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Montgomery, Alabama – On Friday, October 16, 2020, a former Montgomery, Alabama physician, Richard A. Stehl, 60, received a 15-year prison sentence, announced United States Attorney Louis V. Franklin, Sr., DEA Assistant Special Agent in Charge Sean Stephen, HHS-OIG Special Agent in Charge Derrick L. Jackson, and Alabama State Board of Medical Examiners Executive Director William Perkins. The sentence follows Stehl’s December 2019 conviction on 94 counts of unlawfully distributing controlled substances, 2 counts of health care fraud, and 5 counts of money laundering.

The trial evidence showed that, from 2010 through 2018, Stehl operated a medical practice, Healthcare on Demand. For most of that time, the practice was located at 201 Winton M. Blount Loop in Montgomery—just off of Taylor Road. At his practice, Stehl prescribed addictive controlled substances—including hydrocodone cough syrup, Adderall, Xanax, Klonopin, Valium, and Ativan—despite knowing no legitimate medical purposes existed to support these prescriptions.

During the trial, the jury heard from ten of Stehl’s former patients. Each patient received multiple controlled substances prescriptions from Stehl. Several of the patients either developed addictions while seeing Stehl or had existing addictions worsened as a result of the supposed medical treatment Stehl provided. One patient stated that she would wait four hours to see Stehl and, by the time she made it to the examination room, she would demand that Stehl give her a prescription and let her leave—which he would then do. Another described driving in excess of four hours to see Stehl because she knew that Stehl would give her the drugs that she wanted. A third patient stated that Stehl gave her routine steroid injections—even though she reported to Stehl that she was allergic to steroids. After receiving several injections from Stehl, this patient wound up in the hospital.

At the sentencing hearing, United States District Judge Terry F. Moorer emphasized the harm that Stehl inflicted upon his patients, the fact that he prioritized profit over patient care, and Stehl’s complete lack of remorse as grounds for imposing the 15-year sentence.

“The criminal conduct that occurred under the guise of Stehl’s medical practice was appalling,” stated United States Attorney Franklin. “Stehl caused his patients to become addicted to powerful controlled substances all in the name of profit. In doing so, he inflicted immeasurable harm in the lives of his patients and his patients’ loved ones. The significant sentence imposed in this case reflects a just reward for Stehl’s drug dealing.”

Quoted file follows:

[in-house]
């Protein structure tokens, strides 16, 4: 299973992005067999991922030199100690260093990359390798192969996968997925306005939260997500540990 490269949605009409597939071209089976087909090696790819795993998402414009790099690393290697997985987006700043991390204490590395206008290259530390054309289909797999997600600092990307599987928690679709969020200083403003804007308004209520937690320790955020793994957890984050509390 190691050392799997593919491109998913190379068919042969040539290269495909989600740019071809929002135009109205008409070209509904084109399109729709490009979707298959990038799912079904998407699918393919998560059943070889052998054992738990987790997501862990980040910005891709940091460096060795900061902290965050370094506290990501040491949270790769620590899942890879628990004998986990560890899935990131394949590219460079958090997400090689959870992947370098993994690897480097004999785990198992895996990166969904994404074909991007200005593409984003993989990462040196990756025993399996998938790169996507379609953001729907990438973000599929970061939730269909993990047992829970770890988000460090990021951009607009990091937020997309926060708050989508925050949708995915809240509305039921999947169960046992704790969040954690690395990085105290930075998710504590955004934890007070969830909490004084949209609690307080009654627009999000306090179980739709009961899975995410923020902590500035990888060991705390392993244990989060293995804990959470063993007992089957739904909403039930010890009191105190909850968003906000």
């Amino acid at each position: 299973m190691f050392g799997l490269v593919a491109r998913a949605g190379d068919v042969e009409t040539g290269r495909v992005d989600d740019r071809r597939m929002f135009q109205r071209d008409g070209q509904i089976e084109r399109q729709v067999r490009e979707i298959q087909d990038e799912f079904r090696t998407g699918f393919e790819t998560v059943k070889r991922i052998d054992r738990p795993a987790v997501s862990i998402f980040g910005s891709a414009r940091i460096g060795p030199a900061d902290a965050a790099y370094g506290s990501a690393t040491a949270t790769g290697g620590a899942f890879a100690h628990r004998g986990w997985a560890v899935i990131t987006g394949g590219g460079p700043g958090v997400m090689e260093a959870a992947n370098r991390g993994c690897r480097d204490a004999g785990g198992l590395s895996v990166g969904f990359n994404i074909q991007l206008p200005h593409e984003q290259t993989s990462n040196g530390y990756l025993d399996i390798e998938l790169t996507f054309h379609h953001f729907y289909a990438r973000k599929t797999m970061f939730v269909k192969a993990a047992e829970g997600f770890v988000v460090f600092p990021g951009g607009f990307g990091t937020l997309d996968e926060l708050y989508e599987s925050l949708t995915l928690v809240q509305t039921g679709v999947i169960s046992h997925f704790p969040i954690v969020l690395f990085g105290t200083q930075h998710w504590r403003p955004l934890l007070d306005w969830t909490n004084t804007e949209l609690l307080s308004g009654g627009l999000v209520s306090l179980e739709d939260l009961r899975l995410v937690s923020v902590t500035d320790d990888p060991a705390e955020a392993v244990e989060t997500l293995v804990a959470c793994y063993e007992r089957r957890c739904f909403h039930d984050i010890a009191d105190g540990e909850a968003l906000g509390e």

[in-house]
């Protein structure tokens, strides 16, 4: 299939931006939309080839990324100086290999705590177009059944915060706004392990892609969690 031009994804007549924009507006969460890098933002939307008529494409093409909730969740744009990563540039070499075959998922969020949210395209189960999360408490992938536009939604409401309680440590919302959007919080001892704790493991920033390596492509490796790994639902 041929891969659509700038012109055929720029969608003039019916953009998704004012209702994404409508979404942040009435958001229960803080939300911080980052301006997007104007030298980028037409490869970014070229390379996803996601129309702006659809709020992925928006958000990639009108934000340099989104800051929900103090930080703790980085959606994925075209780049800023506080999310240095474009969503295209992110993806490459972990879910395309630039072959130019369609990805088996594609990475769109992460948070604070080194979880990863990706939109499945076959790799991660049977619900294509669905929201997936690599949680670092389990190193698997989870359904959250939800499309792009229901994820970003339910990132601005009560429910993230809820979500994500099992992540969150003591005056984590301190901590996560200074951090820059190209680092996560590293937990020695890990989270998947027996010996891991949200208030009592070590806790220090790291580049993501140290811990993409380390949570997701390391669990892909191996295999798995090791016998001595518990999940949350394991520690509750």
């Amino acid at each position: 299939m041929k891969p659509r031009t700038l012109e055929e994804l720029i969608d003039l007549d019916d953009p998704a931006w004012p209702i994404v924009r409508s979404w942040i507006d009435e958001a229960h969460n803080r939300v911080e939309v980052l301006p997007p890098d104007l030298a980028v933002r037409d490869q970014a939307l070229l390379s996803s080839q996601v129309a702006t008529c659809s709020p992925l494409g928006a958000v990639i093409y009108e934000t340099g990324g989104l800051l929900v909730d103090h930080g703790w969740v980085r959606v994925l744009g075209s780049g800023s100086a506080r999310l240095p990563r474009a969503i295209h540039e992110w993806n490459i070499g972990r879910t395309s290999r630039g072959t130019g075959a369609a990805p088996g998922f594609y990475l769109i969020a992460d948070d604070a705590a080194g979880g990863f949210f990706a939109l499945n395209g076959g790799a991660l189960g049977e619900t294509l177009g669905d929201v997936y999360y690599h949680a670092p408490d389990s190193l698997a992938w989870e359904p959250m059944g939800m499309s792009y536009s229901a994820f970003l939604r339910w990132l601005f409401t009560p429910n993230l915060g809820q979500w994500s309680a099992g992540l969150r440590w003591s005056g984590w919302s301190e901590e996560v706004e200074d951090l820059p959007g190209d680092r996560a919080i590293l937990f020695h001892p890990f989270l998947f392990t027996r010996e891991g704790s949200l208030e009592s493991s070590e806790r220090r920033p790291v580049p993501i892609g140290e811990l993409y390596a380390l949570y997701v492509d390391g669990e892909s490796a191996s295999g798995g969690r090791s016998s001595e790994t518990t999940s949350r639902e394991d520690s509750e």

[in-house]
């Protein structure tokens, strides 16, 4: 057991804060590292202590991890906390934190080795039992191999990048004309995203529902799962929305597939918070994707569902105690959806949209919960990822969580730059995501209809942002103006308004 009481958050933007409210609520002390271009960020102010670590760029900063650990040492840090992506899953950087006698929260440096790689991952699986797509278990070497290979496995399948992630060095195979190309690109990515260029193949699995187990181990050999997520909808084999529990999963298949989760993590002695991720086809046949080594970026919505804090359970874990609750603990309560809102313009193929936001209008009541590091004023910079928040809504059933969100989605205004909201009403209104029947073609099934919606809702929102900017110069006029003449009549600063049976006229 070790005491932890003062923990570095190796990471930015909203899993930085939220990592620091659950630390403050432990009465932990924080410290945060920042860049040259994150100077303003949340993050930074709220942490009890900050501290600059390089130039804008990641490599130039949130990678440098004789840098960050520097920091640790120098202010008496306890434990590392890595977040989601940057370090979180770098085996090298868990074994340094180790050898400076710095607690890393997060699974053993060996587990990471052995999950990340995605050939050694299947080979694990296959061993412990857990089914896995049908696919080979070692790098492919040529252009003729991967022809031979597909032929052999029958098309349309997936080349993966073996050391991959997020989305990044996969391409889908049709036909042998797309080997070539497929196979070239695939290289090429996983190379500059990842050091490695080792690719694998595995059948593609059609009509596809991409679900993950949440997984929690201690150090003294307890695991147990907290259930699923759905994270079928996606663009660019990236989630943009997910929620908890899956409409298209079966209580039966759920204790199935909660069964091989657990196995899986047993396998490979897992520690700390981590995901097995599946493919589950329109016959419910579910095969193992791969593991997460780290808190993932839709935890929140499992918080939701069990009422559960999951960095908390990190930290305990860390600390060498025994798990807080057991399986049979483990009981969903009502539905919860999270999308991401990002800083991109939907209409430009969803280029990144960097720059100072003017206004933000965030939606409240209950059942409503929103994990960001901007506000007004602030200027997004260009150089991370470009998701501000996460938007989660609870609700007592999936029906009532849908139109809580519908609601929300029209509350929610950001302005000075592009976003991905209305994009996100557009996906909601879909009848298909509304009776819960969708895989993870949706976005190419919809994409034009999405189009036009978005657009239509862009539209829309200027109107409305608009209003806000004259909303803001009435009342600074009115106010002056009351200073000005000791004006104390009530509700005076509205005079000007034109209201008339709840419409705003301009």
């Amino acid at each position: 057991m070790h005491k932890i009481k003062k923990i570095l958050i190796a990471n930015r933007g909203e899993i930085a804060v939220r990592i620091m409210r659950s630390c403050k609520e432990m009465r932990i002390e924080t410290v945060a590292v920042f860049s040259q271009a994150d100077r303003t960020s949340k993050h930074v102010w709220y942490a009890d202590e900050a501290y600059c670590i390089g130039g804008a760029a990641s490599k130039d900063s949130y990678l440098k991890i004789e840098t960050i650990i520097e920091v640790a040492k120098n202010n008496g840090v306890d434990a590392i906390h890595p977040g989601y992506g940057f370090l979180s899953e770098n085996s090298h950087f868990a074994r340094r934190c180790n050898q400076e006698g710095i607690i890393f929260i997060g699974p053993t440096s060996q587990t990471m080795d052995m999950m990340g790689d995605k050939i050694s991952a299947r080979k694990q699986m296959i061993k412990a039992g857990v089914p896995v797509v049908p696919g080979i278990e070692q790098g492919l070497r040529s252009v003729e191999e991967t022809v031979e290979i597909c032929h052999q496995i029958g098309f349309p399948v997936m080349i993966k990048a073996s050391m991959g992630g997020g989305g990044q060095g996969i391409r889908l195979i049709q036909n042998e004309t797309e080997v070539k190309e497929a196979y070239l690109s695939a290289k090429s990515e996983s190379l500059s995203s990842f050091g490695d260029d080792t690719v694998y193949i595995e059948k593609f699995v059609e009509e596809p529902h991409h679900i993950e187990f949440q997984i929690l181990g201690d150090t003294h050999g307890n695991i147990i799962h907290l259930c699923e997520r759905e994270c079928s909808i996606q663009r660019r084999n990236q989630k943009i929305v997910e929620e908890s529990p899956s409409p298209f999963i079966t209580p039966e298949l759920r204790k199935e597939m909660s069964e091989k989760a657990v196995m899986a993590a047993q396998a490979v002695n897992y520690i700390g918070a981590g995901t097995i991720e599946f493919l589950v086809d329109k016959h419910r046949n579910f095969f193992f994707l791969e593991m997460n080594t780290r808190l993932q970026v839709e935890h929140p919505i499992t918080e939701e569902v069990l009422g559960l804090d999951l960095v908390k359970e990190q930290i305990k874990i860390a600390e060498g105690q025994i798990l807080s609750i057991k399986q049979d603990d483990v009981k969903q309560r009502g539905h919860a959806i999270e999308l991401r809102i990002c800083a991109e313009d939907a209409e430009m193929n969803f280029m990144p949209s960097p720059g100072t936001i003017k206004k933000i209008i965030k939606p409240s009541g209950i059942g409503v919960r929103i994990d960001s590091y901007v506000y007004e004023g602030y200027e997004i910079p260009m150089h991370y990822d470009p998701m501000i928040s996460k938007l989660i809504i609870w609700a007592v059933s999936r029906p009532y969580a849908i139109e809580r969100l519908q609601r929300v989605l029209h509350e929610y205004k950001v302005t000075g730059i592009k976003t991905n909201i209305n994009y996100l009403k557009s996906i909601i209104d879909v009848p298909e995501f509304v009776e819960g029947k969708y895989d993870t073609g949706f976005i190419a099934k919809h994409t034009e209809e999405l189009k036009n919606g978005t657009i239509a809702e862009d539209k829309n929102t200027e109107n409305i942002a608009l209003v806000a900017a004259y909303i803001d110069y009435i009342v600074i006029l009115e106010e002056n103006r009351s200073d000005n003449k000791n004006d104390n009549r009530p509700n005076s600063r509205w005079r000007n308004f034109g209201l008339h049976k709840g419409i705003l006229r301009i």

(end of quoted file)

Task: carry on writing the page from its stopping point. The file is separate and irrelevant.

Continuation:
“Stehl was the kingpin of taking advantage of vulnerable victims and prescribing them unnecessary prescriptions,” said Derrick L. Jackson, Special Agent in Charge for the Office of Inspector General of the U.S. Department of Health and Human Services. “Now, like others who steal from government health programs, he is paying a heavy price for his crimes. Along with our law enforcement partners, we will continue to root out individuals who continually steal health care monies by taking advantage of patients and not giving them the care entrusted by a doctor.”

“Dr. Stehl’s substantial sentence reflects the tremendous harm that physicians can cause when they violate their oath to help others,” said William Perkins, Executive Director of the Alabama State Board of Medical Examiners. “The Board remains committed to doing its part along with state and federal authorities to stop the overprescribing of controlled substances.”

The Drug Enforcement Agency and Health and Human Services-Office of the Inspector General investigated this case. They were aided by the Internal Revenue Service-Criminal Investigation Division. Additionally, the Alabama Law Enforcement Agency, the Millbrook Police Department, the Opelika Police Department, the Montgomery Police Department, the Alabama Board of Medical Examiners, and the United States Marshals Service all assisted in the investigation. Assistant United States Attorneys Jonathan S. Ross, Alice LaCour, and Megan Kirkpatrick prosecuted the case.

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